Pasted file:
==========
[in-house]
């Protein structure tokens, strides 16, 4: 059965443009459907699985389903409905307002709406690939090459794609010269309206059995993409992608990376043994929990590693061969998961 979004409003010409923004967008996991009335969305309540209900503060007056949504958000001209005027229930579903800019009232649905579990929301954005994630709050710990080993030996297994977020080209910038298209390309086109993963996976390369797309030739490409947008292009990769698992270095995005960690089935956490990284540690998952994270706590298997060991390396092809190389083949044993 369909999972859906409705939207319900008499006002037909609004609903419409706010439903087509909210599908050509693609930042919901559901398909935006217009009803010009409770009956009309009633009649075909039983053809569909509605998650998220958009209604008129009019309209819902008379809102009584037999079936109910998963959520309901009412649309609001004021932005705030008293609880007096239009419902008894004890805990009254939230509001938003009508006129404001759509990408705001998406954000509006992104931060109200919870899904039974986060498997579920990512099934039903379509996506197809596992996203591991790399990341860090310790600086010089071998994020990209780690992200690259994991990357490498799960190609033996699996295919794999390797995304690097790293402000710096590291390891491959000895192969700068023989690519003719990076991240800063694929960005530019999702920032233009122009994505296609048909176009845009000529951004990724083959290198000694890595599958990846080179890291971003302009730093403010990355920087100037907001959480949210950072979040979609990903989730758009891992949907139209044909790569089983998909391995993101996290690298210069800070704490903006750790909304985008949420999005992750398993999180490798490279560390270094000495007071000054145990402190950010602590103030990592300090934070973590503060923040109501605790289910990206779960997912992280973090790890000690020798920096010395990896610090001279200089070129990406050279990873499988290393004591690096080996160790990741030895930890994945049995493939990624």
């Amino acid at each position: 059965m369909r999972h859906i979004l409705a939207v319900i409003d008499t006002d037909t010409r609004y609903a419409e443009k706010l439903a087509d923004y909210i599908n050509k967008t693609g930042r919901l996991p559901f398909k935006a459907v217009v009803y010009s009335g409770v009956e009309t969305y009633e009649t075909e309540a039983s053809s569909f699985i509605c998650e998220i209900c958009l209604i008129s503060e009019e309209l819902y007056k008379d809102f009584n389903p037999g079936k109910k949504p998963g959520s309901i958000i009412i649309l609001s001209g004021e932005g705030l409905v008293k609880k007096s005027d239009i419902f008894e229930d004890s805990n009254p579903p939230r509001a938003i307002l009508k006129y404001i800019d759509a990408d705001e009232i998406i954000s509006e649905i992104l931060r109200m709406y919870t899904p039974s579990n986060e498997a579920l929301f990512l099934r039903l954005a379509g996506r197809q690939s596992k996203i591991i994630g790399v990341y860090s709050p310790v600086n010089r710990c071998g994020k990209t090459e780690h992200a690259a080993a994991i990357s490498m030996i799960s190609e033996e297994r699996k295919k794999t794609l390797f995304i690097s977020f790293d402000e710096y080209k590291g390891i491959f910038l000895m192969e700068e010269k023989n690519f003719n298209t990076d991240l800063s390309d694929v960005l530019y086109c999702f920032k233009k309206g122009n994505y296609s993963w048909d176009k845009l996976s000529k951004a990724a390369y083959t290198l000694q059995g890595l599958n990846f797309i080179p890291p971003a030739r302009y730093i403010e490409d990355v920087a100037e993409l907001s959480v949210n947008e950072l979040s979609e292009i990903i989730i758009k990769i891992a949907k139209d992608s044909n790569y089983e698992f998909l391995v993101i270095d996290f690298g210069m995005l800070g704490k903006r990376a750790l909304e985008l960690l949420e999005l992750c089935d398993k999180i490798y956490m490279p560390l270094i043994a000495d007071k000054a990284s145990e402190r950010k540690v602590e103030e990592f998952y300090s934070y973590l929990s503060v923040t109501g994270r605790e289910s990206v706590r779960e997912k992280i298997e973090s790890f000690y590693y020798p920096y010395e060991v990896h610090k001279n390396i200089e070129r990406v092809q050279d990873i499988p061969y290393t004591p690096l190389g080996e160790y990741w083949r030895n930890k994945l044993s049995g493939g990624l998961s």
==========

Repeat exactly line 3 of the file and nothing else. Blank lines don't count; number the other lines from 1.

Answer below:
């Amino acid at each position: 059965m369909r999972h859906i979004l409705a939207v319900i409003d008499t006002d037909t010409r609004y609903a419409e443009k706010l439903a087509d923004y909210i599908n050509k967008t693609g930042r919901l996991p559901f398909k935006a459907v217009v009803y010009s009335g409770v009956e009309t969305y009633e009649t075909e309540a039983s053809s569909f699985i509605c998650e998220i209900c958009l209604i008129s503060e009019e309209l819902y007056k008379d809102f009584n389903p037999g079936k109910k949504p998963g959520s309901i958000i009412i649309l609001s001209g004021e932005g705030l409905v008293k609880k007096s005027d239009i419902f008894e229930d004890s805990n009254p579903p939230r509001a938003i307002l009508k006129y404001i800019d759509a990408d705001e009232i998406i954000s509006e649905i992104l931060r109200m709406y919870t899904p039974s579990n986060e498997a579920l929301f990512l099934r039903l954005a379509g996506r197809q690939s596992k996203i591991i994630g790399v990341y860090s709050p310790v600086n010089r710990c071998g994020k990209t090459e780690h992200a690259a080993a994991i990357s490498m030996i799960s190609e033996e297994r699996k295919k794999t794609l390797f995304i690097s977020f790293d402000e710096y080209k590291g390891i491959f910038l000895m192969e700068e010269k023989n690519f003719n298209t990076d991240l800063s390309d694929v960005l530019y086109c999702f920032k233009k309206g122009n994505y296609s993963w048909d176009k845009l996976s000529k951004a990724a390369y083959t290198l000694q059995g890595l599958n990846f797309i080179p890291p971003a030739r302009y730093i403010e490409d990355v920087a100037e993409l907001s959480v949210n947008e950072l979040s979609e292009i990903i989730i758009k990769i891992a949907k139209d992608s044909n790569y089983e698992f998909l391995v993101i270095d996290f690298g210069m995005l800070g704490k903006r990376a750790l909304e985008l960690l949420e999005l992750c089935d398993k999180i490798y956490m490279p560390l270094i043994a000495d007071k000054a990284s145990e402190r950010k540690v602590e103030e990592f998952y300090s934070y973590l929990s503060v923040t109501g994270r605790e289910s990206v706590r779960e997912k992280i298997e973090s790890f000690y590693y020798p920096y010395e060991v990896h610090k001279n390396i200089e070129r990406v092809q050279d990873i499988p061969y290393t004591p690096l190389g080996e160790y990741w083949r030895n930890k994945l044993s049995g493939g990624l998961s």